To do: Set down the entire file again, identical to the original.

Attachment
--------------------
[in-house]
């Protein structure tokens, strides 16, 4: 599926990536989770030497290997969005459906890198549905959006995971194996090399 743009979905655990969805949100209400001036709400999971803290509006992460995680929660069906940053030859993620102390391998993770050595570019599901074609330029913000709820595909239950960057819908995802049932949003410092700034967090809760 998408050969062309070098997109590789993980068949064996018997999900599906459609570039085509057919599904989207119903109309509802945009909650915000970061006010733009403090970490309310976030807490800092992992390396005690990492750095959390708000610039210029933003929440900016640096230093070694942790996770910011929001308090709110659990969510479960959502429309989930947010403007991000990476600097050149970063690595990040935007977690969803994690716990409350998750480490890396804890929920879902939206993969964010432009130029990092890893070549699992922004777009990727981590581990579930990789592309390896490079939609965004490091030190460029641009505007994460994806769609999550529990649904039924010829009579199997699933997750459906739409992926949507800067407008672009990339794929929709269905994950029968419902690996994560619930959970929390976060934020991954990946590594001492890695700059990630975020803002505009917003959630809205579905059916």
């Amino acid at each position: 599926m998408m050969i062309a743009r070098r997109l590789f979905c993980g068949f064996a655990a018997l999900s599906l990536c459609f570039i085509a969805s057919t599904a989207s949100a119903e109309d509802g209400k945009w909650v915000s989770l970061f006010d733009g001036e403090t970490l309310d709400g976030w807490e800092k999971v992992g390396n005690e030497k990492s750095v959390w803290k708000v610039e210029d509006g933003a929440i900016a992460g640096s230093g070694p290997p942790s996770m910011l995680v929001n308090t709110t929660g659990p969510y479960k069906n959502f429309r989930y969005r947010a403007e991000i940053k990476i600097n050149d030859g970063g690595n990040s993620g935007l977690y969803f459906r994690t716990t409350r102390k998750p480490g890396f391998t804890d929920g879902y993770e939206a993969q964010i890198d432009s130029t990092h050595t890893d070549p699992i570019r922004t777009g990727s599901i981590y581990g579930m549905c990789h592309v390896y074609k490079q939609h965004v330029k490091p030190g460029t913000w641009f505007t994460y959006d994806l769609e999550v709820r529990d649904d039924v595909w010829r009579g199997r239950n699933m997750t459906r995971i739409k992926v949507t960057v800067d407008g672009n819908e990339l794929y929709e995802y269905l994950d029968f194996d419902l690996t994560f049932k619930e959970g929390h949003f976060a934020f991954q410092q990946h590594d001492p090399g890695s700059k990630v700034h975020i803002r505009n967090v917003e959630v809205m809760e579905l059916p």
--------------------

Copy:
[in-house]
């Protein structure tokens, strides 16, 4: 599926990536989770030497290997969005459906890198549905959006995971194996090399 743009979905655990969805949100209400001036709400999971803290509006992460995680929660069906940053030859993620102390391998993770050595570019599901074609330029913000709820595909239950960057819908995802049932949003410092700034967090809760 998408050969062309070098997109590789993980068949064996018997999900599906459609570039085509057919599904989207119903109309509802945009909650915000970061006010733009403090970490309310976030807490800092992992390396005690990492750095959390708000610039210029933003929440900016640096230093070694942790996770910011929001308090709110659990969510479960959502429309989930947010403007991000990476600097050149970063690595990040935007977690969803994690716990409350998750480490890396804890929920879902939206993969964010432009130029990092890893070549699992922004777009990727981590581990579930990789592309390896490079939609965004490091030190460029641009505007994460994806769609999550529990649904039924010829009579199997699933997750459906739409992926949507800067407008672009990339794929929709269905994950029968419902690996994560619930959970929390976060934020991954990946590594001492890695700059990630975020803002505009917003959630809205579905059916």
């Amino acid at each position: 599926m998408m050969i062309a743009r070098r997109l590789f979905c993980g068949f064996a655990a018997l999900s599906l990536c459609f570039i085509a969805s057919t599904a989207s949100a119903e109309d509802g209400k945009w909650v915000s989770l970061f006010d733009g001036e403090t970490l309310d709400g976030w807490e800092k999971v992992g390396n005690e030497k990492s750095v959390w803290k708000v610039e210029d509006g933003a929440i900016a992460g640096s230093g070694p290997p942790s996770m910011l995680v929001n308090t709110t929660g659990p969510y479960k069906n959502f429309r989930y969005r947010a403007e991000i940053k990476i600097n050149d030859g970063g690595n990040s993620g935007l977690y969803f459906r994690t716990t409350r102390k998750p480490g890396f391998t804890d929920g879902y993770e939206a993969q964010i890198d432009s130029t990092h050595t890893d070549p699992i570019r922004t777009g990727s599901i981590y581990g579930m549905c990789h592309v390896y074609k490079q939609h965004v330029k490091p030190g460029t913000w641009f505007t994460y959006d994806l769609e999550v709820r529990d649904d039924v595909w010829r009579g199997r239950n699933m997750t459906r995971i739409k992926v949507t960057v800067d407008g672009n819908e990339l794929y929709e995802y269905l994950d029968f194996d419902l690996t994560f049932k619930e959970g929390h949003f976060a934020f991954q410092q990946h590594d001492p090399g890695s700059k990630v700034h975020i803002r505009n967090v917003e959630v809205m809760e579905l059916p």